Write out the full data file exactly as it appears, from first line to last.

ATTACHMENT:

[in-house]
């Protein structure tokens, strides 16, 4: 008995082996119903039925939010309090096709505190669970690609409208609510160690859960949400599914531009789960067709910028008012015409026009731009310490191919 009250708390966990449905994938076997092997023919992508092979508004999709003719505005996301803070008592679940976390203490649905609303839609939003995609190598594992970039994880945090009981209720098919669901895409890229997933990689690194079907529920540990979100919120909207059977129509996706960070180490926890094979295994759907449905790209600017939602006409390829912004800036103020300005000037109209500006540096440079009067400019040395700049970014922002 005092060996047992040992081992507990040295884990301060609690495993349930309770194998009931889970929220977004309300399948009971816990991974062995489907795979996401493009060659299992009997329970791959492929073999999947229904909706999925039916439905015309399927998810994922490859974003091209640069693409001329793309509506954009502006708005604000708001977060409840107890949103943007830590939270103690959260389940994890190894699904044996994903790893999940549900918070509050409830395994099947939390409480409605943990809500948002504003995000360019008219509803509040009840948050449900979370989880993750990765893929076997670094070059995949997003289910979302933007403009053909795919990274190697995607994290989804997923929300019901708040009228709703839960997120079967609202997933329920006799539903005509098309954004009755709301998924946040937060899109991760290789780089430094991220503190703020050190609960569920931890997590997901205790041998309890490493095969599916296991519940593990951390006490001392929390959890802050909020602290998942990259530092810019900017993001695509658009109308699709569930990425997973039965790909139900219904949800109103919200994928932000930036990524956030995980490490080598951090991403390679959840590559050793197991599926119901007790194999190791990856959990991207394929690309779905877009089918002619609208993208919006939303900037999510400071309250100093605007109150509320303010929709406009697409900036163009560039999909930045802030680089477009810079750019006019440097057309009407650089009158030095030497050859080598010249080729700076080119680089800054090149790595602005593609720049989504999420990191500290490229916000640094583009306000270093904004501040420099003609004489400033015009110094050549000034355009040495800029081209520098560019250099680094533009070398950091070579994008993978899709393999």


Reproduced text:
[in-house]
């Protein structure tokens, strides 16, 4: 008995082996119903039925939010309090096709505190669970690609409208609510160690859960949400599914531009789960067709910028008012015409026009731009310490191919 009250708390966990449905994938076997092997023919992508092979508004999709003719505005996301803070008592679940976390203490649905609303839609939003995609190598594992970039994880945090009981209720098919669901895409890229997933990689690194079907529920540990979100919120909207059977129509996706960070180490926890094979295994759907449905790209600017939602006409390829912004800036103020300005000037109209500006540096440079009067400019040395700049970014922002 005092060996047992040992081992507990040295884990301060609690495993349930309770194998009931889970929220977004309300399948009971816990991974062995489907795979996401493009060659299992009997329970791959492929073999999947229904909706999925039916439905015309399927998810994922490859974003091209640069693409001329793309509506954009502006708005604000708001977060409840107890949103943007830590939270103690959260389940994890190894699904044996994903790893999940549900918070509050409830395994099947939390409480409605943990809500948002504003995000360019008219509803509040009840948050449900979370989880993750990765893929076997670094070059995949997003289910979302933007403009053909795919990274190697995607994290989804997923929300019901708040009228709703839960997120079967609202997933329920006799539903005509098309954004009755709301998924946040937060899109991760290789780089430094991220503190703020050190609960569920931890997590997901205790041998309890490493095969599916296991519940593990951390006490001392929390959890802050909020602290998942990259530092810019900017993001695509658009109308699709569930990425997973039965790909139900219904949800109103919200994928932000930036990524956030995980490490080598951090991403390679959840590559050793197991599926119901007790194999190791990856959990991207394929690309779905877009089918002619609208993208919006939303900037999510400071309250100093605007109150509320303010929709406009697409900036163009560039999909930045802030680089477009810079750019006019440097057309009407650089009158030095030497050859080598010249080729700076080119680089800054090149790595602005593609720049989504999420990191500290490229916000640094583009306000270093904004501040420099003609004489400033015009110094050549000034355009040495800029081209520098560019250099680094533009070398950091070579994008993978899709393999």